'Star Wars: The Empire Strikes Back' 40th Anniversary: George Lucas wasn’t sure tricky Yoda prop would work

Crafted by the legendary Frank Oz, it was quite a gamble to use this crazy old frog to communicate the vast, complex mythos, but despite challenges, Lucas and director Irvin Kershner pulled it off


                            'Star Wars: The Empire Strikes Back' 40th Anniversary: George Lucas wasn’t sure tricky Yoda prop would work
Frank Oz and Mark Hamill (IMDb)

40 years after its release, 'Star Wars: Episode V — The Empire Strikes Back' is still regarded as one of the greatest movies ever made and for its time, it was a cutting-edge piece of science fiction storytelling. And a huge part of that success rests on the small, frog-like shoulders of the wrinkled old alien Jedi Master Yoda.

Beyond the plot and characters, the technology that went into the movie was beyond anything that had been used in Hollywood before. The Yoda puppet itself was a technological marvel, though it had its own problems.

The Yoda prop wasn't just a normal puppet, it combined a complex mix of technology and articulation and quite understandably, it broke down more than once on set. In fact, it probably spent more time in creator Stuart Freeborn’s shop for repairs than it did filming.

Yoda's performance was crafted by the legendary Frank Oz and his team. It was quite a gamble, using this crazy old frog to communicate the vast and complex mythos of the franchise, but despite the challenges, George Lucas and director Irvin Kershner somehow managed to pull it off.

A puppet of iconic character Yoda is displayed at the Star Wars Identities exhibition at The O2 Arena on November 11, 2016 in London, England. (Getty Images)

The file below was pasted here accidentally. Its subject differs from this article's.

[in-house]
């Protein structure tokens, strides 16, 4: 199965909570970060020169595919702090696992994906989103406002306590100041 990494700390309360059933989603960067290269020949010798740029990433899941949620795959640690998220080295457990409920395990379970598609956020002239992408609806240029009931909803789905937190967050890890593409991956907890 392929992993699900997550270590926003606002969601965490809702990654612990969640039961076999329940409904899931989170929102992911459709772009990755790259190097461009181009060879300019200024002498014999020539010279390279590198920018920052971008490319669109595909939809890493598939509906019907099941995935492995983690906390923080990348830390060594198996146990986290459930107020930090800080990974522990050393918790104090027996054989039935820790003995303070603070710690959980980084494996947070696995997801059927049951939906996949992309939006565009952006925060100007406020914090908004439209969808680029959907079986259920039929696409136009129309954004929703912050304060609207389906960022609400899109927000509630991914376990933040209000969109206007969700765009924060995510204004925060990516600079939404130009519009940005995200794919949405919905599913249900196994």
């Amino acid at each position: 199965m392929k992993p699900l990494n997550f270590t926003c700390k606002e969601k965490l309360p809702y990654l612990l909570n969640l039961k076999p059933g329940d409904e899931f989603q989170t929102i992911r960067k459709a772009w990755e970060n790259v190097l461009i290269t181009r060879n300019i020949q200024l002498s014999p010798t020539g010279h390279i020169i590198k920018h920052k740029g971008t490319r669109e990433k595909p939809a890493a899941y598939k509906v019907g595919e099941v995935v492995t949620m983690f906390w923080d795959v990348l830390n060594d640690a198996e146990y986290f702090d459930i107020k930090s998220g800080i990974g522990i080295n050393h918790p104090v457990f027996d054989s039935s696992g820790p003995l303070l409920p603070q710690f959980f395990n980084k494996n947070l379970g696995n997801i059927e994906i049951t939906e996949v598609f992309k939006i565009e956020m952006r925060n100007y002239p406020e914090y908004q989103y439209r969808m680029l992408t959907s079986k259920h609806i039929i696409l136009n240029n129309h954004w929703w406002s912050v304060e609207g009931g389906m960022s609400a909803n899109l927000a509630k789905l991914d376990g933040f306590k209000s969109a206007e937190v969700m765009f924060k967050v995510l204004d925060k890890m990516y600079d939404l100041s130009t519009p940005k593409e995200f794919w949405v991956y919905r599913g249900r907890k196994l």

Kershner reportedly treated Yoda like an actor on set. In fact, he would sometimes give suggestions directly to the prop instead of talking to Oz who was controlling it from a trench below the camera's eye-level.

"I didn’t really understand it until the first day of shooting, and seeing the dailies and seeing it in action and under the right lighting conditions," Lucas admitted in a recent interview on StarWars.com. "A lot of those things, like Yoda, got finished like an hour before we shot it. Everything was always on the run. So I finally got to see the whole thing finished, put together, lit properly, and that’s when I knew it was going to work,” Lucas said. “Before that I had to rely on Frank Oz. Frank had performed great in rehearsals and Stuart Freeborn was working very diligently on trying to get the puppet to work, but it didn’t convince me until I saw the actual movie.”

Well, it was a lot of work and there were definitely times it must have seemed impossible but as Yoda tells Luke Skywalker (Mark Hamill) in the movie, "Do or do not. There is not try." And boy, did they do it!

'Star Wars: Episode V — The Empire Strikes Back' was released on May 21, 1980.

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